Reportage foisonnant qui se veut complice avec son mythique personnage et qui y réussit parfaitement, filmé dans un superbe noir et blanc, par un cinéaste plus connu dans les milieux de la mode, pour ses créations comme photographe d'art et de métier, nous offrant avec bonheur un témoignage fasciné et fascinant d'une icône jazzique à l'implacable virtuosité finalement si fragile et si délicate. www.cinefiches.com
"Let's Get Lost" is a brilliant documentary film for several reasons. One of the truly effective aspects however is the cutting between the B&W stock footage of Baker in his prime, and the seamless cutting back to Baker in the 80's, broken yet charming, on death's door. The fact that everything is shot black and white 16mm, gives the movement between past and present a transcendent quality handled with great care.
Let's Get Lost is a reflective portrait of a gifted jazz musician who had his fair share of demons to deal with. Bruce Weber presents a very surreal black and white stylized film that showcases Chet Baker's thoughts, emotions and memories in a transparent glass case, culminating in a tragic yet beautiful catharsis of a life well-lived...
I saw this in 1989, and it is still probably the most powerful documentary I've ever seen. The photography is amazing, particularly the b/w infrared shots of palm trees. The music is phenomenal. The interviews with Baker himself about his drug use are heart-wrenching. All that talent combined with self-destruction is terrifying to hear him acknowledge. Yet so many of us chose to get lost, just like him.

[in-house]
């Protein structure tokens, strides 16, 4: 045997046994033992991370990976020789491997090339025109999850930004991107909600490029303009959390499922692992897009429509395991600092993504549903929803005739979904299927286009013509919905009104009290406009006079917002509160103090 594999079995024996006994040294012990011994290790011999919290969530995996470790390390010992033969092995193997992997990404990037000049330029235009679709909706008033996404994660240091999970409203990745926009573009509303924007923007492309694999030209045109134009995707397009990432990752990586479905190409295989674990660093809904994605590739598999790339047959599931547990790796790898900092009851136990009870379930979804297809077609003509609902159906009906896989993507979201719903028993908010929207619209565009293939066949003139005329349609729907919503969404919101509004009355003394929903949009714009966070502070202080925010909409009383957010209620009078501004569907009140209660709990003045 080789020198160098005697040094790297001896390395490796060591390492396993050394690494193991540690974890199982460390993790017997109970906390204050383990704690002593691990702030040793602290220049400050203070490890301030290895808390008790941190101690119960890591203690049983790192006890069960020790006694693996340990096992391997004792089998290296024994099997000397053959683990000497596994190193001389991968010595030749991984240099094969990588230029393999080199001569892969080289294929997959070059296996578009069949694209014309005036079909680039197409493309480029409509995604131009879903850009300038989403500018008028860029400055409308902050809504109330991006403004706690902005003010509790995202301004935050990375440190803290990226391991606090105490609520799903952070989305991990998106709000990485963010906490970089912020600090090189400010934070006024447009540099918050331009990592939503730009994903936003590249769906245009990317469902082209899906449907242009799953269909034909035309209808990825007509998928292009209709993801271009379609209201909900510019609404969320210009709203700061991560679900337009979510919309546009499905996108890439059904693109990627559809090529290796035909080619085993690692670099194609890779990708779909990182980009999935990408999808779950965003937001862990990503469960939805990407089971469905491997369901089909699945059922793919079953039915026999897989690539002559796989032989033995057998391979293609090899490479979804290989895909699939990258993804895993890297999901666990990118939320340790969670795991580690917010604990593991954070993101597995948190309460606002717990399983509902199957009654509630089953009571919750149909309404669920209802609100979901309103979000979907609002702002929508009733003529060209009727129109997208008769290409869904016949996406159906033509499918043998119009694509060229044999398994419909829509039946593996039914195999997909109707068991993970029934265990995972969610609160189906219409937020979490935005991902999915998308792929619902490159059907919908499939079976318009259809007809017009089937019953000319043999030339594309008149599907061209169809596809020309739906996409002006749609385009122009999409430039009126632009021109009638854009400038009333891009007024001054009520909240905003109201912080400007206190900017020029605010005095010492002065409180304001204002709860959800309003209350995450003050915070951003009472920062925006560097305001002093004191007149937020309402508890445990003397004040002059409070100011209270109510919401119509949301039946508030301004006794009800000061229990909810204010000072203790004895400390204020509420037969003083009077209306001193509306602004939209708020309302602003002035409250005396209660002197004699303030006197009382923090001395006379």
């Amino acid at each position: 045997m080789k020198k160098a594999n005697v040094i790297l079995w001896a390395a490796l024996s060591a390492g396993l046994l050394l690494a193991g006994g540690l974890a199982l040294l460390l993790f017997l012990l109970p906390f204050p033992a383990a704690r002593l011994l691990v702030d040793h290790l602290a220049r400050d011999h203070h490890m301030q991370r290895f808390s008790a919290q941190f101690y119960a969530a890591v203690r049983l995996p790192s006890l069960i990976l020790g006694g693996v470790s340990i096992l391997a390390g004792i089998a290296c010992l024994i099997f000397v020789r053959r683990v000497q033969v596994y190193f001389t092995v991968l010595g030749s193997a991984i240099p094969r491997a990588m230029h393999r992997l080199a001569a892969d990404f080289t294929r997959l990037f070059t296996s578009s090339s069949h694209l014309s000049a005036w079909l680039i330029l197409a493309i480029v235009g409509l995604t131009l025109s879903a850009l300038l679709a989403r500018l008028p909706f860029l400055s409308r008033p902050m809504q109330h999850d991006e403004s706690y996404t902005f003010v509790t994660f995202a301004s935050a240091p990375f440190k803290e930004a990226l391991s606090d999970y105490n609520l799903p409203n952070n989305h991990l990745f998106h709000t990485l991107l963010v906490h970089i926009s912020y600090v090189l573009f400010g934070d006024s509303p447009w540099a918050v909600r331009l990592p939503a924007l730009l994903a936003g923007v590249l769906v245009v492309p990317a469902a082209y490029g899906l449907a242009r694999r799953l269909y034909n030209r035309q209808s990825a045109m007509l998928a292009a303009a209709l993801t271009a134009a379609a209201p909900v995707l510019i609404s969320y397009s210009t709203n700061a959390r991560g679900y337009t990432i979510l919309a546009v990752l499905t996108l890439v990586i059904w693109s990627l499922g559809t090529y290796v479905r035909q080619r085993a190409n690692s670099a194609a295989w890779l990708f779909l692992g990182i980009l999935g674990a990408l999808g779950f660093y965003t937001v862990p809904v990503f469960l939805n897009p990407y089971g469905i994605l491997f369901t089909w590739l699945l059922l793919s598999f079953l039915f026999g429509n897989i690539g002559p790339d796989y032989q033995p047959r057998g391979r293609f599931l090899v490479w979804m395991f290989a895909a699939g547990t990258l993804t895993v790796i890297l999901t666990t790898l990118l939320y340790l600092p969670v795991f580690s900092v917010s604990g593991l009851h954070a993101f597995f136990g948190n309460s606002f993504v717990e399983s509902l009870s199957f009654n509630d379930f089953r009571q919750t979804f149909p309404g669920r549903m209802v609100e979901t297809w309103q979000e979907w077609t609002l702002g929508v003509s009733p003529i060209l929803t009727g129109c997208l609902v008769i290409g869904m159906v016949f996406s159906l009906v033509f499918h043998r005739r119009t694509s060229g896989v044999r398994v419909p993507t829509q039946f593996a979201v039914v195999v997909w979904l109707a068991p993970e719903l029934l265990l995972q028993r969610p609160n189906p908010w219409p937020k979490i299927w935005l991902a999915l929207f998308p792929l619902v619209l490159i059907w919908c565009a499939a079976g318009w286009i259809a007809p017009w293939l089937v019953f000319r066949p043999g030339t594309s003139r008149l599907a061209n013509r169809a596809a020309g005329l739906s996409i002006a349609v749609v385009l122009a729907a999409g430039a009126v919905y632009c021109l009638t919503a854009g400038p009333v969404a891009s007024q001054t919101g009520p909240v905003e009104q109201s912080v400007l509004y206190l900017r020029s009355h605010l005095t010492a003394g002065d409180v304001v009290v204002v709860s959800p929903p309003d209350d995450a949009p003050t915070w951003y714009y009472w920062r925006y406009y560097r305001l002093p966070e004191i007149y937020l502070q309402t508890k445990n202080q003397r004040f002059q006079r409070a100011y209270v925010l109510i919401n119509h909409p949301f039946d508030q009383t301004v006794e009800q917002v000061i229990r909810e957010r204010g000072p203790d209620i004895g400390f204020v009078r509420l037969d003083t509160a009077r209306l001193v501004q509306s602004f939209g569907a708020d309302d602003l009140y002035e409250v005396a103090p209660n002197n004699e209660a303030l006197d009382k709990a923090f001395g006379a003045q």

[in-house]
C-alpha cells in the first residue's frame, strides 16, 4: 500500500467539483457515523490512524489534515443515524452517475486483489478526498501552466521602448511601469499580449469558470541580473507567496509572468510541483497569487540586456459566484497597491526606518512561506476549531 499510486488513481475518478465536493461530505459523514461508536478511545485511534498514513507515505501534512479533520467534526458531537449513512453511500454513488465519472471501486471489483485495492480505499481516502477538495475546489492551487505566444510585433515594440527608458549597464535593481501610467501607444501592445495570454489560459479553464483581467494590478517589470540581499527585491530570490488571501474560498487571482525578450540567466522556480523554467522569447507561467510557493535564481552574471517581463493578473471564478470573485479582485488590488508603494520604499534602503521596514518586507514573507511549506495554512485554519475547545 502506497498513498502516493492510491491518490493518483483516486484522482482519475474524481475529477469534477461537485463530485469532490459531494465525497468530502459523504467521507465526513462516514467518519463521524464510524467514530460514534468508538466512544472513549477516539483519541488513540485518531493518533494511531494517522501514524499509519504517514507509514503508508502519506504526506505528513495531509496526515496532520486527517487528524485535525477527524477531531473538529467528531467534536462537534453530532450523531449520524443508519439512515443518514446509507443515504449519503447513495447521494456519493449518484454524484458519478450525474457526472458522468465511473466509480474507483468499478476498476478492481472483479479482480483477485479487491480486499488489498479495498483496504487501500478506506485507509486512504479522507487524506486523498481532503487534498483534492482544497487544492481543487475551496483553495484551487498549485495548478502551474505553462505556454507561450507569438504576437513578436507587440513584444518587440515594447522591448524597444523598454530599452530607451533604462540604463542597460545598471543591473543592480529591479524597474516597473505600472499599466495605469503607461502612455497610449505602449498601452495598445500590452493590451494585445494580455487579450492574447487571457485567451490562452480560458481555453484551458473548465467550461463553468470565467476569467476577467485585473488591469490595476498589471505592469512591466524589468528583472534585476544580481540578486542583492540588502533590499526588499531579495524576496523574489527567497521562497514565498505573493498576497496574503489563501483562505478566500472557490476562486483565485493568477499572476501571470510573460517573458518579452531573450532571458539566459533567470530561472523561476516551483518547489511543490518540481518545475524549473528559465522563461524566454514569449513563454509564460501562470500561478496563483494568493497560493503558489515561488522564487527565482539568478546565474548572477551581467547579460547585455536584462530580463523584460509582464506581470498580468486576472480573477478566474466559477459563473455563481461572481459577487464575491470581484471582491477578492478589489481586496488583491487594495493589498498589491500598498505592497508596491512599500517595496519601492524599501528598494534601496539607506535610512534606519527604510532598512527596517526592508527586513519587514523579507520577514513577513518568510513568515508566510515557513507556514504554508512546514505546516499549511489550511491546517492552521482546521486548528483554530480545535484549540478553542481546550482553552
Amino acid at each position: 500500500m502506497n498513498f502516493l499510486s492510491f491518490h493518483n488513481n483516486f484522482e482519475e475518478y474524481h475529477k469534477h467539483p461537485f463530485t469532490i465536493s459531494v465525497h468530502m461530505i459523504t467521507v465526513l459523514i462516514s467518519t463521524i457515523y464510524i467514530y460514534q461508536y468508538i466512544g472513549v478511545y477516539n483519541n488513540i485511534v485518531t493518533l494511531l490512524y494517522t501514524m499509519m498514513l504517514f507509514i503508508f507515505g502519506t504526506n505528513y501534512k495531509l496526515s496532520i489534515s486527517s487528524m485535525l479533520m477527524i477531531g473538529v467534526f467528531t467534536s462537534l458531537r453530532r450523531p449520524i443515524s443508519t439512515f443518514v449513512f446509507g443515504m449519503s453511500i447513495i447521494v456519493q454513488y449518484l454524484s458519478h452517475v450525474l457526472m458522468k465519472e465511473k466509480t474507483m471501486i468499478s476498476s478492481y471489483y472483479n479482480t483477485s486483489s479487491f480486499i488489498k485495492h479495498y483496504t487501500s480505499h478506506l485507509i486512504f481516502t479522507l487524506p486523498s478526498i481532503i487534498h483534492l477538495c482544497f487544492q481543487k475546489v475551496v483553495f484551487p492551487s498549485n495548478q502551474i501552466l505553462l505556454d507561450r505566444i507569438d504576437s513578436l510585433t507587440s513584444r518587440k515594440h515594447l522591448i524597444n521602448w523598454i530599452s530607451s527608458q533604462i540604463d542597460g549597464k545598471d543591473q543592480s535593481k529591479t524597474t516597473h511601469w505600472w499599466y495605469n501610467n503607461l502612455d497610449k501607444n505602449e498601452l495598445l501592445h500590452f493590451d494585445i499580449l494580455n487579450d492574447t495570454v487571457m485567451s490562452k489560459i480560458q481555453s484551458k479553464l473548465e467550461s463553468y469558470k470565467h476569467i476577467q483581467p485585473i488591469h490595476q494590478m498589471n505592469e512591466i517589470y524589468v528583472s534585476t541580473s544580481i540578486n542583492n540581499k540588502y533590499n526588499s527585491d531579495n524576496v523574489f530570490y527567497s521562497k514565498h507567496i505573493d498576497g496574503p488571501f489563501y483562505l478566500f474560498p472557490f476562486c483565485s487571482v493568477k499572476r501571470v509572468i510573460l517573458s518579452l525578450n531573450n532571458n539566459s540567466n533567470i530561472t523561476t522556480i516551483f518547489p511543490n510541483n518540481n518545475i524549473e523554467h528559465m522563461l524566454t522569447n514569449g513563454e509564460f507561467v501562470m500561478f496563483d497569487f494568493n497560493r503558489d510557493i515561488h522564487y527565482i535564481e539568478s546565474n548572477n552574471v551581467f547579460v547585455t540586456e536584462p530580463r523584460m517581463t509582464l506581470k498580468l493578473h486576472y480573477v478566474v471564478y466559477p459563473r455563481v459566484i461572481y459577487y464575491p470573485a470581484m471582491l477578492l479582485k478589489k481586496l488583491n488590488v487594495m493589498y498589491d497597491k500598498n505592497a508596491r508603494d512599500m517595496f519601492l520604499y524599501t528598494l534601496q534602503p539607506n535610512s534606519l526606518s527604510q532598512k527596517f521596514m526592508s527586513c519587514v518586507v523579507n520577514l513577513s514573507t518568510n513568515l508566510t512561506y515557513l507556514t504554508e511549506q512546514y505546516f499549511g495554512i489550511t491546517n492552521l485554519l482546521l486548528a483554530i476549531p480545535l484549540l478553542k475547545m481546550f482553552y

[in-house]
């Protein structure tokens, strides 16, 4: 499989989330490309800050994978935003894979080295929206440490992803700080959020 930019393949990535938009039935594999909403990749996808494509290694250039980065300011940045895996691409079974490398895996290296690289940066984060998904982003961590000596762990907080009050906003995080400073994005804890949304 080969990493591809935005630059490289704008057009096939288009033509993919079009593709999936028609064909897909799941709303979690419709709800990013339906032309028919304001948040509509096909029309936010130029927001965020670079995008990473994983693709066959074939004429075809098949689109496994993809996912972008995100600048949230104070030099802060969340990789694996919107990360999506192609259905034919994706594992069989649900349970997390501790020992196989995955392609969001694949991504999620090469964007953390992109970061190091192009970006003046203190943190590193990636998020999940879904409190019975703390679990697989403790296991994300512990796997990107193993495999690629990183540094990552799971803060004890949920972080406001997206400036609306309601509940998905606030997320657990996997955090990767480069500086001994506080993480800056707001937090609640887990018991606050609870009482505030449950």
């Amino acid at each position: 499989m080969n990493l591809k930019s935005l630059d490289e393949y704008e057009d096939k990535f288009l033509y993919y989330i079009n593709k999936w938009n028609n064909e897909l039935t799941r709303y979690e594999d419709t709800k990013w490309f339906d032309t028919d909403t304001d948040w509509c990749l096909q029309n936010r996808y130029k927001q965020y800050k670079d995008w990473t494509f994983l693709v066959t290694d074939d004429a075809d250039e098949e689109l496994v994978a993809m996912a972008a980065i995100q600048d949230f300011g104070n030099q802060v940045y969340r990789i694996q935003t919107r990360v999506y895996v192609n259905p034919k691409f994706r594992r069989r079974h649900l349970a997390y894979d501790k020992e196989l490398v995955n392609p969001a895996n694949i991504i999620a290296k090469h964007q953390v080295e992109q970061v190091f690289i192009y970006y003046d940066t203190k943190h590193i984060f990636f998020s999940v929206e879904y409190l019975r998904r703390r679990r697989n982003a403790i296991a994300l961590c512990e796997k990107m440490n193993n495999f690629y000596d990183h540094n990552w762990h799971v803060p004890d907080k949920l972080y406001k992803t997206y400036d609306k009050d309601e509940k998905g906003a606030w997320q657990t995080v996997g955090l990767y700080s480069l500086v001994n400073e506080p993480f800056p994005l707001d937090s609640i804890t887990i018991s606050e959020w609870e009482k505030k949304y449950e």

By the time this film was made there was just enough left of Chet Baker to see what drew people to him. But there's much more of what he did to drive people mad. The film is like the man himself, cool, distant, confused and confusing. LGL is also an example of what black and white film gives close viewers--gray. Plenty of gray. LGL remains a classic of its kind.
great talent. but he was totally full of shit. what a waste. its a very very nice demystification of the junkie archetype. he was just a junkie. if you meet enough of them you realize there's nothing special or unique or interesting...its the same bullshit with every one of them. he was another. big deal. it was a little painful to repeatedly see people pretend his singing voice still sounded good. it didnt.
Full of cool and style with B&W film the perfect choice. The direction of the story and the interview questions tend to meander at times into not significant inertia. Chet Baker's vulnerability does reveal itself as his years of anesthetizing his emotions allow. Wished there would've been more questions related to his personal views and the process of his art,
As it's said in the film, you hear Chet's voice and trumpet and simply forget about the physical frailty the defined much of his adult life. The high contrast black-and-white photography seems like the perfect choice to capture the dichotomy between Chet Baker the musician and Chet Baker the man. One of the greatest portraits of jazz ever put on screen.
I saw this film several years ago and could not remember the director after I saw it. One day I thought it was Bruce Beresford, the Australian director. Seeing it again, and as much as I love jazz and Chet Baker's music as part of jazz, from 2016, it is f'ed up, but from 1987, maybe not so, recalling other people like grandparents born in 1929 and their apparent coldness, masking gas ready to be set on fire...